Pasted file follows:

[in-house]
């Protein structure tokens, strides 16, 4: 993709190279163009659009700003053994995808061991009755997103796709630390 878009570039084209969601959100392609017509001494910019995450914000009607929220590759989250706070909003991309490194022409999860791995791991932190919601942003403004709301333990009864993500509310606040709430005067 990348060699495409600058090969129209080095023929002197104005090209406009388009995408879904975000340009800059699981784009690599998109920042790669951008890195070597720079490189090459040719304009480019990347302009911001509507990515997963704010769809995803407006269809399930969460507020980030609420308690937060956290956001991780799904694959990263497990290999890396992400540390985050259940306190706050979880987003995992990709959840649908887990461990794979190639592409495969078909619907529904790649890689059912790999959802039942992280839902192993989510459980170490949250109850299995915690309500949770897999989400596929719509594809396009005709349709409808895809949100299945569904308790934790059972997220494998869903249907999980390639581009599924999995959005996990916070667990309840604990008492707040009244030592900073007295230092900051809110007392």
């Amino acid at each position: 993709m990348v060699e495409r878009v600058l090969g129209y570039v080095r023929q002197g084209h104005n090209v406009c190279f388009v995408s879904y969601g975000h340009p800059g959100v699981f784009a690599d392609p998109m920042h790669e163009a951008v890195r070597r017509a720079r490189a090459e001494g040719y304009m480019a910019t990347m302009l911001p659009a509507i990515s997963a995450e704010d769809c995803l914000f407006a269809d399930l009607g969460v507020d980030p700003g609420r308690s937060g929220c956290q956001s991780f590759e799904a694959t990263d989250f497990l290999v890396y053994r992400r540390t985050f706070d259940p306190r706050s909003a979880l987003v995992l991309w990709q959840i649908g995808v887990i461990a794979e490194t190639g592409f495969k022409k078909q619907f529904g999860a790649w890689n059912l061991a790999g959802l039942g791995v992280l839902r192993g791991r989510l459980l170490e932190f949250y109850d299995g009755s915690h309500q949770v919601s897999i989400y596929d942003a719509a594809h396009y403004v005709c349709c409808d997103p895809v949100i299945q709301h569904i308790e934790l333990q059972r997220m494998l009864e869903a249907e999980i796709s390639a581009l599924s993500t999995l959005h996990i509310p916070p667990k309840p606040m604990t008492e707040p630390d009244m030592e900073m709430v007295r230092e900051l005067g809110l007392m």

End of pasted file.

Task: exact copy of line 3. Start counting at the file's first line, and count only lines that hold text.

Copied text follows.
């Amino acid at each position: 993709m990348v060699e495409r878009v600058l090969g129209y570039v080095r023929q002197g084209h104005n090209v406009c190279f388009v995408s879904y969601g975000h340009p800059g959100v699981f784009a690599d392609p998109m920042h790669e163009a951008v890195r070597r017509a720079r490189a090459e001494g040719y304009m480019a910019t990347m302009l911001p659009a509507i990515s997963a995450e704010d769809c995803l914000f407006a269809d399930l009607g969460v507020d980030p700003g609420r308690s937060g929220c956290q956001s991780f590759e799904a694959t990263d989250f497990l290999v890396y053994r992400r540390t985050f706070d259940p306190r706050s909003a979880l987003v995992l991309w990709q959840i649908g995808v887990i461990a794979e490194t190639g592409f495969k022409k078909q619907f529904g999860a790649w890689n059912l061991a790999g959802l039942g791995v992280l839902r192993g791991r989510l459980l170490e932190f949250y109850d299995g009755s915690h309500q949770v919601s897999i989400y596929d942003a719509a594809h396009y403004v005709c349709c409808d997103p895809v949100i299945q709301h569904i308790e934790l333990q059972r997220m494998l009864e869903a249907e999980i796709s390639a581009l599924s993500t999995l959005h996990i509310p916070p667990k309840p606040m604990t008492e707040p630390d009244m030592e900073m709430v007295r230092e900051l005067g809110l007392m």